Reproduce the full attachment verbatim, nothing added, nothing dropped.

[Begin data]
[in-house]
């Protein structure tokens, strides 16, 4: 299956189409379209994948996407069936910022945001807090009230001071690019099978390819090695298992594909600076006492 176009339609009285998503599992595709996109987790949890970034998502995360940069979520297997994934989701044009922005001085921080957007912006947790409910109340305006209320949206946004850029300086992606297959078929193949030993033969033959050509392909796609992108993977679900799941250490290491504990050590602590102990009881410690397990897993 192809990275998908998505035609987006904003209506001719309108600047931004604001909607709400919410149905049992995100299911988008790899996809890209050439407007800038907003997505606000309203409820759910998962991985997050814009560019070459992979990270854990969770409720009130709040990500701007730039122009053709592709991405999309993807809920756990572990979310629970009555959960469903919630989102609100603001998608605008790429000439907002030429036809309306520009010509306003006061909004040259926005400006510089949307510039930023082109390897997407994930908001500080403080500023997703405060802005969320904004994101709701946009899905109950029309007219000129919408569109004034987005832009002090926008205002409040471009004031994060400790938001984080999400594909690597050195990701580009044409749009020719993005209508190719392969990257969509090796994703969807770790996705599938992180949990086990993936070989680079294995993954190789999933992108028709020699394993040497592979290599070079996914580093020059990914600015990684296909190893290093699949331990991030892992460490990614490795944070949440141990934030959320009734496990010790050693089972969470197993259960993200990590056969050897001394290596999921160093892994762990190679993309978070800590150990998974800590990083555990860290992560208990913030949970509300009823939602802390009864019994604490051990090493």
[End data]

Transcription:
[in-house]
């Protein structure tokens, strides 16, 4: 299956189409379209994948996407069936910022945001807090009230001071690019099978390819090695298992594909600076006492 176009339609009285998503599992595709996109987790949890970034998502995360940069979520297997994934989701044009922005001085921080957007912006947790409910109340305006209320949206946004850029300086992606297959078929193949030993033969033959050509392909796609992108993977679900799941250490290491504990050590602590102990009881410690397990897993 192809990275998908998505035609987006904003209506001719309108600047931004604001909607709400919410149905049992995100299911988008790899996809890209050439407007800038907003997505606000309203409820759910998962991985997050814009560019070459992979990270854990969770409720009130709040990500701007730039122009053709592709991405999309993807809920756990572990979310629970009555959960469903919630989102609100603001998608605008790429000439907002030429036809309306520009010509306003006061909004040259926005400006510089949307510039930023082109390897997407994930908001500080403080500023997703405060802005969320904004994101709701946009899905109950029309007219000129919408569109004034987005832009002090926008205002409040471009004031994060400790938001984080999400594909690597050195990701580009044409749009020719993005209508190719392969990257969509090796994703969807770790996705599938992180949990086990993936070989680079294995993954190789999933992108028709020699394993040497592979290599070079996914580093020059990914600015990684296909190893290093699949331990991030892992460490990614490795944070949440141990934030959320009734496990010790050693089972969470197993259960993200990590056969050897001394290596999921160093892994762990190679993309978070800590150990998974800590990083555990860290992560208990913030949970509300009823939602802390009864019994604490051990090493």